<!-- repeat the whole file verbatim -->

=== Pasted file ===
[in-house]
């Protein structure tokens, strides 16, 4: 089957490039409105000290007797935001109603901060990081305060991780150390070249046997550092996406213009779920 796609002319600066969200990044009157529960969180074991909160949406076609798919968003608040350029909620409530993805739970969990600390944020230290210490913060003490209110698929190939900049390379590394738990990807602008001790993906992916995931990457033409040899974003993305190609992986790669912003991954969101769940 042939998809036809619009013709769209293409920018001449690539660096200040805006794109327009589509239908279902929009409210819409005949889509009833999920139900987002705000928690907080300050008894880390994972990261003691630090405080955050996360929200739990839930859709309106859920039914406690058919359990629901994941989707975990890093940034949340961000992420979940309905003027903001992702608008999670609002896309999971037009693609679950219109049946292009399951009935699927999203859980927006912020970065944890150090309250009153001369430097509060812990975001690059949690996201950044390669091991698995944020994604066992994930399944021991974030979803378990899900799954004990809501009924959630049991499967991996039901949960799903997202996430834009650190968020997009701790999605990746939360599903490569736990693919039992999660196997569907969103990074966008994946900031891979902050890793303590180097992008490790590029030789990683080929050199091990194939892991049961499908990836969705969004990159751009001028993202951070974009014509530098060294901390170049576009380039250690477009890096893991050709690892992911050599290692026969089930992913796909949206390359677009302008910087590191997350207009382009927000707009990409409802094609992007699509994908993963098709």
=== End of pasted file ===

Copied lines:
[in-house]
């Protein structure tokens, strides 16, 4: 089957490039409105000290007797935001109603901060990081305060991780150390070249046997550092996406213009779920 796609002319600066969200990044009157529960969180074991909160949406076609798919968003608040350029909620409530993805739970969990600390944020230290210490913060003490209110698929190939900049390379590394738990990807602008001790993906992916995931990457033409040899974003993305190609992986790669912003991954969101769940 042939998809036809619009013709769209293409920018001449690539660096200040805006794109327009589509239908279902929009409210819409005949889509009833999920139900987002705000928690907080300050008894880390994972990261003691630090405080955050996360929200739990839930859709309106859920039914406690058919359990629901994941989707975990890093940034949340961000992420979940309905003027903001992702608008999670609002896309999971037009693609679950219109049946292009399951009935699927999203859980927006912020970065944890150090309250009153001369430097509060812990975001690059949690996201950044390669091991698995944020994604066992994930399944021991974030979803378990899900799954004990809501009924959630049991499967991996039901949960799903997202996430834009650190968020997009701790999605990746939360599903490569736990693919039992999660196997569907969103990074966008994946900031891979902050890793303590180097992008490790590029030789990683080929050199091990194939892991049961499908990836969705969004990159751009001028993202951070974009014509530098060294901390170049576009380039250690477009890096893991050709690892992911050599290692026969089930992913796909949206390359677009302008910087590191997350207009382009927000707009990409409802094609992007699509994908993963098709």